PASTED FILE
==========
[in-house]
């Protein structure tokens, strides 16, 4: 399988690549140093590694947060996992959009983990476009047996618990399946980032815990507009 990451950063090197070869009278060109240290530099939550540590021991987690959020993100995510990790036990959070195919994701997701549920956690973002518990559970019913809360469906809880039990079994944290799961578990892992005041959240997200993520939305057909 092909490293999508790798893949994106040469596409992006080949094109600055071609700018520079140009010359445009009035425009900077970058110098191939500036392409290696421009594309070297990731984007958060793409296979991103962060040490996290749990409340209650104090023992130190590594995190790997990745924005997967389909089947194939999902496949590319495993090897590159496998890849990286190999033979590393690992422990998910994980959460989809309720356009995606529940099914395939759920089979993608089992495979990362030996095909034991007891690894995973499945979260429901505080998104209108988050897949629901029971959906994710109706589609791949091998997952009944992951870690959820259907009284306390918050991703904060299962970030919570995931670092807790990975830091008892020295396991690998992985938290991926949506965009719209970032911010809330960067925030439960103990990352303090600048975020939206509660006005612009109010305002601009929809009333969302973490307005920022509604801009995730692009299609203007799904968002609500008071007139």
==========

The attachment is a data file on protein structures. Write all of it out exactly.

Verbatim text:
[in-house]
């Protein structure tokens, strides 16, 4: 399988690549140093590694947060996992959009983990476009047996618990399946980032815990507009 990451950063090197070869009278060109240290530099939550540590021991987690959020993100995510990790036990959070195919994701997701549920956690973002518990559970019913809360469906809880039990079994944290799961578990892992005041959240997200993520939305057909 092909490293999508790798893949994106040469596409992006080949094109600055071609700018520079140009010359445009009035425009900077970058110098191939500036392409290696421009594309070297990731984007958060793409296979991103962060040490996290749990409340209650104090023992130190590594995190790997990745924005997967389909089947194939999902496949590319495993090897590159496998890849990286190999033979590393690992422990998910994980959460989809309720356009995606529940099914395939759920089979993608089992495979990362030996095909034991007891690894995973499945979260429901505080998104209108988050897949629901029971959906994710109706589609791949091998997952009944992951870690959820259907009284306390918050991703904060299962970030919570995931670092807790990975830091008892020295396991690998992985938290991926949506965009719209970032911010809330960067925030439960103990990352303090600048975020939206509660006005612009109010305002601009929809009333969302973490307005920022509604801009995730692009299609203007799904968002609500008071007139």